The Longest Day
With a group of friends I spent a week in the Silvretta Group near the end of July 2013. Part of that time we hired Hermann, a local guide, so we could go where we otherwise wouldn't.
View north towards the Silvretta Stausee from the summit of Silvrettahorn
The longest day of the trip was going from the Wiesbadener Hütte
(2443m) to the Saarbrücker Hütte
(2538m). Now, the easiest way to do that isn't hard at all: hike down to the Silvretta Stausee (2039m), then hike back up the Klostertal and go over the Litzner Sattel (2737m), for an elevation gain of some 700m, and no glacier to cross. But we don't need a guide to go hiking, and besides, I estimate that this wouldn't take much more than half a day. We wanted more.
Hermann knew that, naturally, for we've been climbing with him in different parts of the Alps every summer since 2007. No, he had planned something else all along: We would start with a traverse of the Silvrettahorn (3244m), and then take the long and scenic way, up and down, over what seemed an endless series of saddles, before finally arriving at our destination.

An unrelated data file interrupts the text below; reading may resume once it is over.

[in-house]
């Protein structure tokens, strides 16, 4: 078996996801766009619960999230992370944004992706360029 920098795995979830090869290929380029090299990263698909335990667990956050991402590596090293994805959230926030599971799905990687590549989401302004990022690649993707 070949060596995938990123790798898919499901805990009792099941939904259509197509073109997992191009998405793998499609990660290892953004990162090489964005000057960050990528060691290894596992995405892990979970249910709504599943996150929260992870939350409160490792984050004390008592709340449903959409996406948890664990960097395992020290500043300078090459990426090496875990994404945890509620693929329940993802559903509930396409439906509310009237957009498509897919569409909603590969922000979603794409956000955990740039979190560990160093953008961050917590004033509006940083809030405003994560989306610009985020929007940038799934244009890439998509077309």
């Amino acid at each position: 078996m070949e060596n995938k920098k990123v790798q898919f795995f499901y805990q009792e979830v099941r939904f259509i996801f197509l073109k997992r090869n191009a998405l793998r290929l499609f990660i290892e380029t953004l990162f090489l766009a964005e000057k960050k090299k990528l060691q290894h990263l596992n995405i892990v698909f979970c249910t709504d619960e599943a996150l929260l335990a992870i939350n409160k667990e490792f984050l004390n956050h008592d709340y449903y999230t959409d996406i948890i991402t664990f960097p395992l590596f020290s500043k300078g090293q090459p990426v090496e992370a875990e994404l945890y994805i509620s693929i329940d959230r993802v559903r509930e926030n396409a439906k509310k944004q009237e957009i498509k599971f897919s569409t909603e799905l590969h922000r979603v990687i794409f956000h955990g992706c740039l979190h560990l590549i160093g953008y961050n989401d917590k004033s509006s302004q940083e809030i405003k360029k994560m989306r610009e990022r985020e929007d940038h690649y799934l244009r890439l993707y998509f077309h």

High on the south side of Silvrettahorn, we can see the distant peaks of Gross Seehorn (3120m) and Großlitzner (3109m). The latter looks like a finger pointing straight up into the sky, Gross Seehorn is immediately to its left. It shows that we still have a long way to go today: our destination, the Saarbrücker Hütte, lies right next to these distant peaks.
We started out even before sunrise. Partly that was because we knew it was going to be a long day, but also because we were in the middle of a heat wave, and every afternoon dark clouds had been building up all around us, bringing the threat of rain and thunderstorms. Sure enough, today the clouds came again, and this time rather early. By the end of the morning it already looked like we might not keep it dry.
But soon after it proved to be only a hint of what might have been. The clouds eased up, and we started hoping that we might stay dry after all. For most of the afternoon, it stayed dry, with sunny spells followed by more cloudy episodes. And just as we thought we might make it, with less than half an hour to go, it started to rain. Not hard at first, but enough to make us put on our wet gear. By then we were on relatively easy terrain, so I shifted to a higher gear. A good thing too, for I reached the hut right as the heavens opened.
Arrival at the Saarbrücker Hütte as the heavens are opening
Google Satellite view of Silvrettahorn, dead center, clearly showing the three main ridges and the glaciers surrounding it on all sides.
On our traverse, we climbed it from the south and descended via the NW ridge. Switch to Terrain or Earth for a different perspective.
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